QuickCheck: Do the Easter Islands heads have bodies?


Moai facing inland at Ahu Tongariki, restored by Chilean archaeologist Claudio Cristino in the 1990s.

FAR out in the Pacific ocean is the picturesque, if somewhat bleak, Easter Island. This little piece of Chile is one of the isolated places on Earth to have a permanent settlement and has long been famed for its iconic "Heads".

But is it true that far from being just heads, the Easter Island statues actually have bodies buried deep in the ground?

Verdict:

TRUE

Easter Island, or Rapa Nui as it's called by the indigenous Polynesians who live there, had upwards of 900 statues, or moai, scattered around the island with 53 still standing.

They reach 10m in height and can weigh up to 86 tonnes, making it an astounding achievement for the local islanders who made them as metal tools had yet to reach Rapa Nui when they started chiselling the monoliths out from a volcanic crater on the island's eastern coast.

Archaeologists believe that the Rapa Nui first started carving the statues in 1250 with the last one being erected in 1500.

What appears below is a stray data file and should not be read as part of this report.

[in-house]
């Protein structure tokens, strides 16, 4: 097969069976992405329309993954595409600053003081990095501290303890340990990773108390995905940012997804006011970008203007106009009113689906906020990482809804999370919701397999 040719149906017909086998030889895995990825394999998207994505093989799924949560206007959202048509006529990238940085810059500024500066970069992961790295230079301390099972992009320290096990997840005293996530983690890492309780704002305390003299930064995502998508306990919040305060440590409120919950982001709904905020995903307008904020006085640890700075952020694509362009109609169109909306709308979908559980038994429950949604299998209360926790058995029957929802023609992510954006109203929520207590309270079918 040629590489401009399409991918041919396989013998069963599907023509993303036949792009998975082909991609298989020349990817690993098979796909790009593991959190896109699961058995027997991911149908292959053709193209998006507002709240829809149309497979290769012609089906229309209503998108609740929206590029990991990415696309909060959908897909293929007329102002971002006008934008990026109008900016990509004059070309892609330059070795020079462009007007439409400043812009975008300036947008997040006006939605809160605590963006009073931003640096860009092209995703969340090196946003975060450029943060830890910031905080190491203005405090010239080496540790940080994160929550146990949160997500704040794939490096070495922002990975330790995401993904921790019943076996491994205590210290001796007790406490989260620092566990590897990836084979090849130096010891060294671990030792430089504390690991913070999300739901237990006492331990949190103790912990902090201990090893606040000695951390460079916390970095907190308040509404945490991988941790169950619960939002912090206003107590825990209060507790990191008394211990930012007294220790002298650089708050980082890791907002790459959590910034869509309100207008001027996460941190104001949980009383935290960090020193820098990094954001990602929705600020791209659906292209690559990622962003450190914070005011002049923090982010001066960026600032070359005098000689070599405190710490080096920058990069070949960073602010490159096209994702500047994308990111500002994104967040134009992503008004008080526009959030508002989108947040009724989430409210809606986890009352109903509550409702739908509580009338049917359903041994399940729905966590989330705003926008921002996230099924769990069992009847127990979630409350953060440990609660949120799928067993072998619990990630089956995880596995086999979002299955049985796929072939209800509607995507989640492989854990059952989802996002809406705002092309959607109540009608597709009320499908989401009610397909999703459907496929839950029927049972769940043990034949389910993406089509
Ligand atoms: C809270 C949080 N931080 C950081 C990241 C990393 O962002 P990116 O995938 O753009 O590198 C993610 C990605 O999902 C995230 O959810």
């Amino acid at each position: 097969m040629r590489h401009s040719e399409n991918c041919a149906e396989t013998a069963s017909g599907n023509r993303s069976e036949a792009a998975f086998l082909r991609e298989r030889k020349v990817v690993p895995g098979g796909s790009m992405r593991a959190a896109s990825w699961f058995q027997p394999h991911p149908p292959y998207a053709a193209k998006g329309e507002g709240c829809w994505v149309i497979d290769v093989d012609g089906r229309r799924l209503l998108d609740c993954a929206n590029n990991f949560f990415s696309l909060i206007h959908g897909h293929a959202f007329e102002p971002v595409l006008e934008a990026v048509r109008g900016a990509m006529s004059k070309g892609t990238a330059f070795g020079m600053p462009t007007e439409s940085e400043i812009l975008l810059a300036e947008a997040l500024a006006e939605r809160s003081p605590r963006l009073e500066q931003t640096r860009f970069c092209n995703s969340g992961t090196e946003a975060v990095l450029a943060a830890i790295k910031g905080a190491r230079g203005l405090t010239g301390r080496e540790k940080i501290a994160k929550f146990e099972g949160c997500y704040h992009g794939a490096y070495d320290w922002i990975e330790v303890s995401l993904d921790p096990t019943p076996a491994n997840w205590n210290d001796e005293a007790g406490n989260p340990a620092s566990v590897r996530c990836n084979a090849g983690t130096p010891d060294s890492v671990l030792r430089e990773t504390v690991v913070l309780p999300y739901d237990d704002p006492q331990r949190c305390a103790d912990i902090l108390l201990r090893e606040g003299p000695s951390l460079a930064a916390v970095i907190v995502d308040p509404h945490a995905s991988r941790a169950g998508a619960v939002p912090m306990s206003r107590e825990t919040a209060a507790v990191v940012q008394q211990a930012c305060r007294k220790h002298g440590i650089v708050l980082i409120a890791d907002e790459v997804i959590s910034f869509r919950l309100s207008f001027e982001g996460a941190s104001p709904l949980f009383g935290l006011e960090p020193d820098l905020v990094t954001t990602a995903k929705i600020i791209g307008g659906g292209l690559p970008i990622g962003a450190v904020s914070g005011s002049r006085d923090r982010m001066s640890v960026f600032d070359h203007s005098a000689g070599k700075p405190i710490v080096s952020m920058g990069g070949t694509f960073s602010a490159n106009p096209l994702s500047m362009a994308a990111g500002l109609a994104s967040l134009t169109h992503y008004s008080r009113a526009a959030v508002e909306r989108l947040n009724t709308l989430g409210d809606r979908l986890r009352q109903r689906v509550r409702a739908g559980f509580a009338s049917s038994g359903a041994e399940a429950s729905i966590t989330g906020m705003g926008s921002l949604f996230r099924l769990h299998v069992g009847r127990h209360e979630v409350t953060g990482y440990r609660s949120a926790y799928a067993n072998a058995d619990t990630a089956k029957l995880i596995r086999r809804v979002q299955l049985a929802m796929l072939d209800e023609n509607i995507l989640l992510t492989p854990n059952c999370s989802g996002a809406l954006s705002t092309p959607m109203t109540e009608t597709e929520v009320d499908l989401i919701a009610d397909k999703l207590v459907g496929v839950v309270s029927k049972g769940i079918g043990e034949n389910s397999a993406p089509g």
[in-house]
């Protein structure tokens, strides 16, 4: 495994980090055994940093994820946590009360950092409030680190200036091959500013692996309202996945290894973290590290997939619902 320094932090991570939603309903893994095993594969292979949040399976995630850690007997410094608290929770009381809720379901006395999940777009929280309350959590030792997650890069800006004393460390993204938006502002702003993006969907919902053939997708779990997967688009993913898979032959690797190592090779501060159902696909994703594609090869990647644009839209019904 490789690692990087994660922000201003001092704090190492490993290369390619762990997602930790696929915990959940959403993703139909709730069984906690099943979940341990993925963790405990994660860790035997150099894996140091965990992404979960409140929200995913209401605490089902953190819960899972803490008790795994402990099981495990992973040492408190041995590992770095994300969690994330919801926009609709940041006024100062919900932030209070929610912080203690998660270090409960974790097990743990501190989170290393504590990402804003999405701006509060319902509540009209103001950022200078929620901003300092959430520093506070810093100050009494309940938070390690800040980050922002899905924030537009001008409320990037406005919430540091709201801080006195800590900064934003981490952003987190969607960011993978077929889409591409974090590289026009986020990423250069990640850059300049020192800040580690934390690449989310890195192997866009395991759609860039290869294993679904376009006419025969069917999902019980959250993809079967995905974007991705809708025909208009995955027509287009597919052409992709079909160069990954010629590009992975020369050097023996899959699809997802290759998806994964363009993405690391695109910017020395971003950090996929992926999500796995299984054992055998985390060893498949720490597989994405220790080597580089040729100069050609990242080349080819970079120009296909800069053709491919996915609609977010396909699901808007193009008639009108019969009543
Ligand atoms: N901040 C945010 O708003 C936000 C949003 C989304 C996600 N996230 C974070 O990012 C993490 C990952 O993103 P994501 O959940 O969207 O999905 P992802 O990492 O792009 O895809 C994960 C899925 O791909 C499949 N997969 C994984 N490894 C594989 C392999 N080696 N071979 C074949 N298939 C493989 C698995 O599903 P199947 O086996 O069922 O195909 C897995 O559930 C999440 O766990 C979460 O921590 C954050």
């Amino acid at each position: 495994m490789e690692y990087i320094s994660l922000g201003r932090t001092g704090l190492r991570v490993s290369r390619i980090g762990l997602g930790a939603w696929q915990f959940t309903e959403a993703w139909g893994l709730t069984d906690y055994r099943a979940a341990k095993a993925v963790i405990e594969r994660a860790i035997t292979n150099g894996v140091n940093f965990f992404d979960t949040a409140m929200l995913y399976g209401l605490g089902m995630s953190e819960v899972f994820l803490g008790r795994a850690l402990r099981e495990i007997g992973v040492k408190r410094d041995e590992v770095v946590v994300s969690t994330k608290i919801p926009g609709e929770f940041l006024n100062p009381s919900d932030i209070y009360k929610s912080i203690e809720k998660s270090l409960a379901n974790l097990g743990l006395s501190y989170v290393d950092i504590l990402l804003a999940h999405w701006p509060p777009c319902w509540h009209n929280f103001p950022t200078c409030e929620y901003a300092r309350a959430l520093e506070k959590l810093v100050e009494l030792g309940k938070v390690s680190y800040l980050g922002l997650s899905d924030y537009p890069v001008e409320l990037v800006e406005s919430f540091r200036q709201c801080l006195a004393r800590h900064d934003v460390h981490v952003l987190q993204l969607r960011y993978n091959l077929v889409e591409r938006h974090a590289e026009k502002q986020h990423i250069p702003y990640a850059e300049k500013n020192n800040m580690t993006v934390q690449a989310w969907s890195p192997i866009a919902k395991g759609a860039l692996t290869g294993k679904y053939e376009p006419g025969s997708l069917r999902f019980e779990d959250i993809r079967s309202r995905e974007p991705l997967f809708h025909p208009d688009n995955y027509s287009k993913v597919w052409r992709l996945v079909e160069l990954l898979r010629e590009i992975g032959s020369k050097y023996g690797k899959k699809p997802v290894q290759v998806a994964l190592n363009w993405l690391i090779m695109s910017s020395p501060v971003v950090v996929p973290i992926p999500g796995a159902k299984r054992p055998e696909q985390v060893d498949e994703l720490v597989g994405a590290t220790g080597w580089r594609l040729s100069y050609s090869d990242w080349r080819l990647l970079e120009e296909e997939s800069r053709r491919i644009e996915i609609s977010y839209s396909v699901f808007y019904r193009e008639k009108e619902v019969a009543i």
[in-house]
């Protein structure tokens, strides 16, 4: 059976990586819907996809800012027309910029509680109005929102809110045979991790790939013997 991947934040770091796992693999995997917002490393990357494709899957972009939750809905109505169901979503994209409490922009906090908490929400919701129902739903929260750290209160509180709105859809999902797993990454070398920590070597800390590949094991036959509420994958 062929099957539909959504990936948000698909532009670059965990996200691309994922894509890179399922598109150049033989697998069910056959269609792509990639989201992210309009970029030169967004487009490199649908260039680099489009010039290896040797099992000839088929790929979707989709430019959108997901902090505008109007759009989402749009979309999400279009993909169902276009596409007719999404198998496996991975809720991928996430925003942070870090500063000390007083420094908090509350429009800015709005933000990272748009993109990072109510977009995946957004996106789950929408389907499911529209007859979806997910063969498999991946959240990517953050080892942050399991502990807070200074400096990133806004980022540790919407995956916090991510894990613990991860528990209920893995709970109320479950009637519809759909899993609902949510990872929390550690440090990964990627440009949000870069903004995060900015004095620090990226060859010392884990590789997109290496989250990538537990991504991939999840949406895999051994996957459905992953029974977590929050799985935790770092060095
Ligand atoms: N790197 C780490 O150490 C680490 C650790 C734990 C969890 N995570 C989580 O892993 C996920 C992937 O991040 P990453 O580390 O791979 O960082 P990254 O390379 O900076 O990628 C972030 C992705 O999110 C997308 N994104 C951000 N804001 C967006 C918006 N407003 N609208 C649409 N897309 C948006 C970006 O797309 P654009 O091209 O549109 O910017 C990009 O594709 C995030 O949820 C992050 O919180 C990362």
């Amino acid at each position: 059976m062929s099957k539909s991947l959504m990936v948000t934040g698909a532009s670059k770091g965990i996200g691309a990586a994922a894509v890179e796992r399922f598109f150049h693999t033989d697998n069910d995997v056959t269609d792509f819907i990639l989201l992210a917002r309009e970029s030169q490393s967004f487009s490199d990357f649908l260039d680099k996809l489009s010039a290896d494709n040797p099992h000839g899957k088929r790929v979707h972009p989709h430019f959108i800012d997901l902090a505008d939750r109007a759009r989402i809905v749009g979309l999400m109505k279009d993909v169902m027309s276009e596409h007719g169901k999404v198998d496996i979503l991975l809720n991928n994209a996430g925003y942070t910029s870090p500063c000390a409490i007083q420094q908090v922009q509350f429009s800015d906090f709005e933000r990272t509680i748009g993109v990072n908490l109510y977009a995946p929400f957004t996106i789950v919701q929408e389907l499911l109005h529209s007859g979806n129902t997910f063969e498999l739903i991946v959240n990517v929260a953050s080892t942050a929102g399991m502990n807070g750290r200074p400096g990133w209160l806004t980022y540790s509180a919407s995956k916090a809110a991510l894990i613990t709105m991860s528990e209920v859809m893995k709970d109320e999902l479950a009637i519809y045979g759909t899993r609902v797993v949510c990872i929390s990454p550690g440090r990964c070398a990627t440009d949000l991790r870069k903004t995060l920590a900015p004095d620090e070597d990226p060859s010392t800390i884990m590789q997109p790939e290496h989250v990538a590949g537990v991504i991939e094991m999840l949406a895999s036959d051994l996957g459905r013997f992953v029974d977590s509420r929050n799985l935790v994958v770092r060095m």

Many of the Moai are buried up to the shoulders. This excavated Moai features petroglyphs carved in the yet undeciphered Rapa Nui script called rongorongo. - Public DomainMany of the Moai are buried up to the shoulders. This excavated Moai features petroglyphs carved in the yet undeciphered Rapa Nui script called rongorongo. - Public Domain

While pop culture have long dubbed the statues the "Easter Island Heads", this is partially due to the moai's unique proportions as well as the fact that the majority of them are buried up to their shoulders.

Some theorise that the Rapa Nui people erected the monuments to represent dead ancestors, or as the embodiment of a powerful living chief as well as status symbols for important lineages.

Truth be told, the actual history behind the moai and the reasons behind their erection has been lost to time as the Rapa Nui people lost much of their culture, history and traditions after first contact with Europeans in 1722.

References:

1. http://www.eisp.org/

2. https://www.newscientist.com/article/mg19125621-100-easter-island-a-monumental-collapse/

3. https://news.artnet.com/art-world/easter-island-head-bodies-293799

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